One of the reasons that I am comfortable writing on—and hosting seminars—on the subject of youth sports is my own flawed experience as a sports “dad” for the past 25 years.
My mistakes in my interactions with my own children have been frequent, and I acknowledge those failures. My actions and words were sometimes less than what should have been, and on occasion I’ve even slipped into that murky area of being less than proud of my own public behaviour as a dad and an erstwhile recreational youth (in my case, baseball) coach.
I state this not with pride but rather with a great deal of genuine regret and humility. I have always tried to follow some important, timeless values that I hold in my heart and hoped to display to my own kids and any young people I coached. However, “human error” sometimes reared its head and I failed—in thought, words or action.
I hesitate to say I “learned” my lessons, because if I had, I would not still be flawed. But like many others, I constantly try to be better at it, and in recent years have shared my own experiences as part of attempting to help other parents and coaches along the way.
So, when I write about the way things “ought to be” in youth sports, I come from a place filled with my own mistakes.
I have also spent many hours over the past twenty years literally standing back, away from the ice, field and court, to observe the behaviour of coaches, fellow parents and sport administrators around me.
These countless experiences makes my recommendations and suggestions all the more concrete, practical and—hopefully—effective.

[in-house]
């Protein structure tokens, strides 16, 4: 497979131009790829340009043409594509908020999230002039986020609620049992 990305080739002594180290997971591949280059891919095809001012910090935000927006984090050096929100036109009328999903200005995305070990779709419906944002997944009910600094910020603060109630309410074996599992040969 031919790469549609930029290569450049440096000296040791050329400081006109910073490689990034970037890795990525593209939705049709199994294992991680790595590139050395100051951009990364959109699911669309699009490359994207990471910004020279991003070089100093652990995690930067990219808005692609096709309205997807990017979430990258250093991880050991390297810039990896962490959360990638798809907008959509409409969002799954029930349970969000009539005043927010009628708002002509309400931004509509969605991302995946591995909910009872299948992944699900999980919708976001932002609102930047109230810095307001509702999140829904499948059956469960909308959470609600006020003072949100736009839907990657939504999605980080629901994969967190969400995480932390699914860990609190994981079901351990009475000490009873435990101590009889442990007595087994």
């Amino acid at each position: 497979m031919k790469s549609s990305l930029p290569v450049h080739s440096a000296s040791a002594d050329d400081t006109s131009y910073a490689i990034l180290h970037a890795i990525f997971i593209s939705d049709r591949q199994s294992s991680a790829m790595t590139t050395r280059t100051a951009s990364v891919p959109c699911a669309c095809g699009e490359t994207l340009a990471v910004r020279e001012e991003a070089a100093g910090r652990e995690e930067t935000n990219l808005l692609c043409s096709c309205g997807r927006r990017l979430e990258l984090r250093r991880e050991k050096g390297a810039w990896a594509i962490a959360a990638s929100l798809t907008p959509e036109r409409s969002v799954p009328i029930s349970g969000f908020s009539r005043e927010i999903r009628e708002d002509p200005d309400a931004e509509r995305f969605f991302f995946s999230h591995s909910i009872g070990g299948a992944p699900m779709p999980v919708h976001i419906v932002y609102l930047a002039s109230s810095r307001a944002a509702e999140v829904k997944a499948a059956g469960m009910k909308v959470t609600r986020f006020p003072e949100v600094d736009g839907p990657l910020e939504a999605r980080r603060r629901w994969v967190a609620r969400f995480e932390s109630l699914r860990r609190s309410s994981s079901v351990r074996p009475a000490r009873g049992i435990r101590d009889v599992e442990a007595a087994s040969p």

Here are five “little” things that can make a big difference for you as a parent:
1. As a parent-spectator, if you know you are prone to falling off the wagon (i.e. yelling at referees, players or other parents, for example) avoid temptation. Sit off to the side, away from others. If there are fellow parents who bring out the worst in you, don’t be unfriendly, but don’t engage them. If you do engage in conversation, do it with people you know who are positive and will help keep you on track.
2. Ask yourself: will I be OK later with what I’m saying or how I’m behaving right now? If my words/actions come back to me later, will I be able to justify or defend my behaviour to myself or to others?
3. If you are upset with or don’t agree with a coach’s decision (who’s starting, playing time, substitution and/or tactical choices) don’t confront the coach right after the game. Give yourself 24 hours to cool down. Generally, things feel better by then. If not, ask for a private meeting where you can discuss your concerns quietly.
4. Make the care ride home with your son or daughter enjoyable. Don’t start berating your son/daughter as soon as they get in the car. If you are annoyed by what happened at the game, discuss other things instead. Young players generally know how they played, and if they weren’t at their best, don’t need to be reminded by their mom or dad.
5. Let your child decide if they even want to talk about the game. If they don’t initiate a conversation about it, great. Focus on other things. If they do, let them speak and air their thoughts without judgment.